Audio is provided via a Realtek HD Audio chip, either from the built in Klipsch speakers or from one of the two headphone jacks.
When plugging my headphones into either of the audio jacks without any applications producing sound and with the volume up full I couldn’t hear any noises while sat in a quiet room with the window closed. I had a previous (HP) laptop which produced annoying background squeaks and so on when the headphones were in. Playing some music on Spotify led to clear sound, even at full volume, although sound quality in this manner will be highly dependent on your headphones.
Audio from the speakers is decent, not too tinny and good enough even to play music. Although, it doesn’t quite fill an (admittedly large) room as much as a ‘proper’ sound system it’s definitely an above-average speaker offering. Playing the top 20 or so tracks on Spotify failed to goad the speakers into making uncomfortable noises even at full volume; it also handled a few songs I selected quite happily. The bass, while not as strong as ‘proper’ (for want of a better term) speakers was enough to avoid making them sound tinny. Sound quality was more than adequate for gaming, although I tend to wear headphones personally.
This is, as you would expect on a site such as Overclockers.com, going to be one of the larger sections of this review, although I was forbidden from overclocking or opening the laptop, unfortunately. The laptop feels quite fast – I don’t find myself sitting waiting for things to happen. The boot time, as recorded by Soluto, is about 30 seconds, a quarter of the time it takes my Thinkpad. Applications load up quickly and the whole experience is very smooth.
Synthetic benchmarks are a useful means of comparing systems; some numbers are provided below. Unfortunately, as the Lenovo lacks a DX11 card I can’t run the latest 3DMark on it, so have resorted to 3DMark Vantage instead. PCMark7 scores are also provided, and 3DMark2001SE just for a laugh. The newer benchmarks were run in triplicate, and 3DMark2011SE run once.
|Machine||Benchmark||Run 1||Run 2||Run 3||Average|
|Alienware M11x-R3||PC Mark 7||3104||3213||3215||3177|
|Lenovo W510||PC Mark 7||1913||1936||1925||1925|
|Alienware M11x-R3||3D Mark 11||P980||P981||P976||P979|
|Alienware M11x-R3||3D Mark Vantage||P4242||P4209||P4250||P4234|
|Lenovo W510||3D Mark Vantage||P2683||P2696||P2694||P2691|
|Alienware M11x-R3||3D Mark 2001SE||31376|
|Lenovo W510||3D Mark 2001SE||27759|
I also ran a variety of other benchmarks on the unit to try and gauge how well the system performs: Cinebench (11.5, x64 version), 7-zip (default benchmark settings, 5 passes) and SuperPI (single instance, 1 M, 8 M and 32 M).
The CineBench score seems low in comparison benchmark systems, but then it has at most half of the cores that those systems possess. It’s not, however, particularly far off the performance of an AMD X6 1100T at 4 GHz, which manages to score 2.68 (see the X4 840 review by mdcomp).
The SuperPI scores are below, they seem to pretty much wipe the floor with even high-end AMD desktop chips (although SuperPI has never been an AMD strong point), but sit a little behind the Intel chips. Even with the Turbo Boost, the mobile chip can’t quite rival its desktop brothers, but they are of course designed with different usage in mind.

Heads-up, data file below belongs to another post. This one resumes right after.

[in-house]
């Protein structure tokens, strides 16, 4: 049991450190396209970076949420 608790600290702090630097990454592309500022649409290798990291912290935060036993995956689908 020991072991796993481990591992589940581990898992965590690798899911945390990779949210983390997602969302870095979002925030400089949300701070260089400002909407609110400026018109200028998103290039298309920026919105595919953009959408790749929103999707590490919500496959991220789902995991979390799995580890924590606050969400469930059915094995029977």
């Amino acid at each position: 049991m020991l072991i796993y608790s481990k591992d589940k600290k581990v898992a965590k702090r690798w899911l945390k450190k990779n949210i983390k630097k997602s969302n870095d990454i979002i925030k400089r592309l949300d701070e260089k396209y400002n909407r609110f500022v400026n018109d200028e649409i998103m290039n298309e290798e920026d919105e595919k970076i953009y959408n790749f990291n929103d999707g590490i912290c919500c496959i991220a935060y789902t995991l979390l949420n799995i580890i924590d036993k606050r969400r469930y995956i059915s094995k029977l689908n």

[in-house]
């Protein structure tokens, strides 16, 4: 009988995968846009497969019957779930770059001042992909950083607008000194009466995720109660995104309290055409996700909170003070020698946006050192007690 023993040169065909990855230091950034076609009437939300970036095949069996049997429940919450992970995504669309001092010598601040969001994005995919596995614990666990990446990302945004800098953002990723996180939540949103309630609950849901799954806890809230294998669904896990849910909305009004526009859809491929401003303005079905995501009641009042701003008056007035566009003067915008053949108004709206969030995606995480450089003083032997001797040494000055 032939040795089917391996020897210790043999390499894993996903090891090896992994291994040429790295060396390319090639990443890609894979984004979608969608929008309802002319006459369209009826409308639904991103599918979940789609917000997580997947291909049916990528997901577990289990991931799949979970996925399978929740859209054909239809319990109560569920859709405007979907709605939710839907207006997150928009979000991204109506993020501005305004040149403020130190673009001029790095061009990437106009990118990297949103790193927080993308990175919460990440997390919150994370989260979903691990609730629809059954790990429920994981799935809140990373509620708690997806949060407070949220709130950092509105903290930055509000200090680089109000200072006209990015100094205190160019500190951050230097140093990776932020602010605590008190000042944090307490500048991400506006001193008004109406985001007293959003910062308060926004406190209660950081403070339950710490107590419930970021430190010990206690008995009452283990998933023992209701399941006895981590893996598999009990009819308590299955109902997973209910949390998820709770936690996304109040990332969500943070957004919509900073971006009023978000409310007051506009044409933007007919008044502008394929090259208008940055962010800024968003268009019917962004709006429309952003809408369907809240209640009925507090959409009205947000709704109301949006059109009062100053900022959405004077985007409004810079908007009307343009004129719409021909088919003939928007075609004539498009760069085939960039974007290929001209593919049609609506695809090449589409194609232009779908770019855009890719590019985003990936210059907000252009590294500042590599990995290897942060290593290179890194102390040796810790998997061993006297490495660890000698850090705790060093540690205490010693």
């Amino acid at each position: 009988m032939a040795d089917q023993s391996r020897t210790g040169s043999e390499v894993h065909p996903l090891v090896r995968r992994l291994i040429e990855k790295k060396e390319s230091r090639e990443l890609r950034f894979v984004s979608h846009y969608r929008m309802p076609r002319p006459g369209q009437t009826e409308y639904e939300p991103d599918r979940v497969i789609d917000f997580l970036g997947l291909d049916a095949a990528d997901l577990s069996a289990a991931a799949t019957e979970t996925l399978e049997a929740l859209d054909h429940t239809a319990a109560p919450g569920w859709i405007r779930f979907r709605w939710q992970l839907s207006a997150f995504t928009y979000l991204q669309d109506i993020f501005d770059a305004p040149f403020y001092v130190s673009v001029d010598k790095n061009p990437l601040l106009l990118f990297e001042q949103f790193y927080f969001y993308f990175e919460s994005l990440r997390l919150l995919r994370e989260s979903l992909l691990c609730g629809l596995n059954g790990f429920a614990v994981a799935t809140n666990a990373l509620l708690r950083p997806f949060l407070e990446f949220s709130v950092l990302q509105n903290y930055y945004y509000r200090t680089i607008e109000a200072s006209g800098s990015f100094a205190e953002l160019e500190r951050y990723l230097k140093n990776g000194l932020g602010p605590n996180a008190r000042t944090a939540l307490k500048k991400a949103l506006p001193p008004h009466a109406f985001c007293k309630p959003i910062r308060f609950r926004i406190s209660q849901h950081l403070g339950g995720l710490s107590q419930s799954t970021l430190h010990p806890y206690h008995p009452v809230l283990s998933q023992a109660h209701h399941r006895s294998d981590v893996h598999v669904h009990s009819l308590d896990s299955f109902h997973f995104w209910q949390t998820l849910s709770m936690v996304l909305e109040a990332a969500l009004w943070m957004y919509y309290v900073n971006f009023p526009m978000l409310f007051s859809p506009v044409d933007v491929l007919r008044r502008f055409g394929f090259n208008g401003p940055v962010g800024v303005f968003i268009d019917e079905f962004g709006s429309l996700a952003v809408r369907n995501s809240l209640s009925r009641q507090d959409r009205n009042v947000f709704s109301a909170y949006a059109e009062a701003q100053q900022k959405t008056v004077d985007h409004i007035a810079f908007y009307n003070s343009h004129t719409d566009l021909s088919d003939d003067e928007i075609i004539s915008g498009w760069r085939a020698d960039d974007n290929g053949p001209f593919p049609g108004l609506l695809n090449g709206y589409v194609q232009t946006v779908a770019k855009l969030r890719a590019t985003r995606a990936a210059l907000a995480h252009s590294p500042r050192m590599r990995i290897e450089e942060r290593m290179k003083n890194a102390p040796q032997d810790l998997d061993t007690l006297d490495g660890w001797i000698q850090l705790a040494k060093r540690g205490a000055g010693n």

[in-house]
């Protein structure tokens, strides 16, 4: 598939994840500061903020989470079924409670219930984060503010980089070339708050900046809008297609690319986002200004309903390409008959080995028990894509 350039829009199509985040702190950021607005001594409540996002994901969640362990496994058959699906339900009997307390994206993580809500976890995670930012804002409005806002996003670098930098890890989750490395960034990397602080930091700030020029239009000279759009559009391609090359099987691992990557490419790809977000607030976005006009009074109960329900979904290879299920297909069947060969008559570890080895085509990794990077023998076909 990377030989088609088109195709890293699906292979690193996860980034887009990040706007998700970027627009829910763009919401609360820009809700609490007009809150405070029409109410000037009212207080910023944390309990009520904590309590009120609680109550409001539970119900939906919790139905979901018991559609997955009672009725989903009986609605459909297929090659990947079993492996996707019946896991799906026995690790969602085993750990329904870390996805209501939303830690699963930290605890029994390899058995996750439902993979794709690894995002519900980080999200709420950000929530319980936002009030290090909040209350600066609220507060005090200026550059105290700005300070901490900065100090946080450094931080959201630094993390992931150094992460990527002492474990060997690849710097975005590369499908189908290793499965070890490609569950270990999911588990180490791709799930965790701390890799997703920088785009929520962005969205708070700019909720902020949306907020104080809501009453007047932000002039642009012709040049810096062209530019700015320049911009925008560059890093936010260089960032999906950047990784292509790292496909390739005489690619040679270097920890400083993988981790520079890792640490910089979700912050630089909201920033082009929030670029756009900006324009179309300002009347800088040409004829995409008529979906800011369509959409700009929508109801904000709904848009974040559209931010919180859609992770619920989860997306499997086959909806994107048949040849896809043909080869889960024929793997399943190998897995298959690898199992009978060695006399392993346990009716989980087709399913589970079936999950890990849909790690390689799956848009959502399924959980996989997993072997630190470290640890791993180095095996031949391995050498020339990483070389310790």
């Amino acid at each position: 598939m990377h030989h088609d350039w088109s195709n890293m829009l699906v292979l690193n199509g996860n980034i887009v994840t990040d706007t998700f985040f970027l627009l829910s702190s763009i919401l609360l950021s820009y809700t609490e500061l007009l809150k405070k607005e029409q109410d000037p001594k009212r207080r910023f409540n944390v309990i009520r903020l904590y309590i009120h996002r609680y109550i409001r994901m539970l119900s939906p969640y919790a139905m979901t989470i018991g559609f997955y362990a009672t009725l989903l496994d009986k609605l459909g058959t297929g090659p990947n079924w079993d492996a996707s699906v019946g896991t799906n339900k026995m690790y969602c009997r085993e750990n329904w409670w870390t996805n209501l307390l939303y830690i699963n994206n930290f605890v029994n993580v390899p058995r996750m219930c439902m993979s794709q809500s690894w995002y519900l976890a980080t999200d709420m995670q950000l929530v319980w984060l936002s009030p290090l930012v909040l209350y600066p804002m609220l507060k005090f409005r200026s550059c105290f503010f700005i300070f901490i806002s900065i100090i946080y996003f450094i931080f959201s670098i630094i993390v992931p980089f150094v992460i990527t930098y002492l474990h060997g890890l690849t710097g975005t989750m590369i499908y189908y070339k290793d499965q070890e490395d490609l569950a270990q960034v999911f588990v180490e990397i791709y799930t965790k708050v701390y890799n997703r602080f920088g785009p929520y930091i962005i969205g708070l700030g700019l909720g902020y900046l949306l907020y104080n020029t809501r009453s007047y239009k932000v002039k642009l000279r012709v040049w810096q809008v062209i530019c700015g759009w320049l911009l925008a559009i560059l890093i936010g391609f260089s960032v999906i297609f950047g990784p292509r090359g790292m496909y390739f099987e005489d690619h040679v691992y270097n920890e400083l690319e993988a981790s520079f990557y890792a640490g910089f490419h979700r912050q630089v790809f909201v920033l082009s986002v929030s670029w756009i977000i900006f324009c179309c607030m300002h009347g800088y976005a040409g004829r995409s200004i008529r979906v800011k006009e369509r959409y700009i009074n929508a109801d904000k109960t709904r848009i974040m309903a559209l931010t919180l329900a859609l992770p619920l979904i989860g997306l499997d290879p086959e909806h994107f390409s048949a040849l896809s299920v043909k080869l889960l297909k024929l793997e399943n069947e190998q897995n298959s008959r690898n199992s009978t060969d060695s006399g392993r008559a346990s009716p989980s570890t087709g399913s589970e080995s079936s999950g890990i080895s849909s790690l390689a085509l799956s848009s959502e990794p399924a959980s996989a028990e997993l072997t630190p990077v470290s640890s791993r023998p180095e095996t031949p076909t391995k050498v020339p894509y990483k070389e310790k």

With a solid state drive in the unit – and having not owned a solid state drive myself – I was interested to find out about the storage performance. Two benchmarks – Atto and CrystalMark were employed, and revealed ca. 250 MB/s transfer rates. This is slower than drives such as the Vertex 3 that EarthDog recently reviewed by a wide margin, but then the Samsung is SATA 2 and not the newer SATA 3 standard.
As well as the more objective, “here’s a number that means ‘fast'”-type benchmarks, a few more subjective tests were employed. The unit plays 720p and 1080p content smoothly without stuttering, tearing or artifacts. Unfortunately, the 1080p stuff only works well on the mains power (i.e. plugged in) – I suspect it needs the Turbo-Boost, perhaps – so watching 1080p content on the move might not be doable, however this isn’t critical as it’s only a 1366×768 screen.
The favoured gaming benchmark seems to be Crysis these days: the unit manages 30-35 FPS on ‘medium’ setting at the native 1366×768 resolution and 20-25 FPS on ‘ high’. At 1920 x 1080 (on an external monitor) the unit slows down quite a bit, managing a slight stutter ca. 15 FPS on ‘high’ but a decent 20-25 on ‘medium’.
It’s easy to forget that this is actually a 1.5 GHz CPU – whether it’s the Turbo-Boost kicking in, or that the games rely far more on the graphics chip, or that this unit features an SSD, the machine feels very smooth indeed.
In conclusion: I liked it. At first, I cringed a little at the styling (a less gaudy version might be a neat idea, Mr. Dell?), but it grew on me. The hardware inside is fast, the laptop feels smooth and handled the tasks I threw at it without complaint. It’s let down by the screen however: I’d love to see a better quality screen, perhaps even with a matte 1600 x 900 screen although admittedly I’m a bit of a hi-res screen freak.
It’s a nice package that performs well at media and gaming applications, and with a few minor tweaks it makes for an excellent purchase for someone with money to spend and a desire for a gaming-orientated ultraportable. For more business-orientated people with a little more cash, I’d probably be looking at something more like the Vaio Z series or for similar cost, the 11.6″ MacBook Air. All three units have their plus and minus points, and the Alienware unit is likely to be the best, by far, for gaming.
For such a complex item I can’t really bring myself to choose one of our three ratings (‘Approved’, ‘Meh’ or ‘Fail’). I’d just say if you have the cash to spend and want a gaming ultraportable, it’s definitely not going to be a waste of money.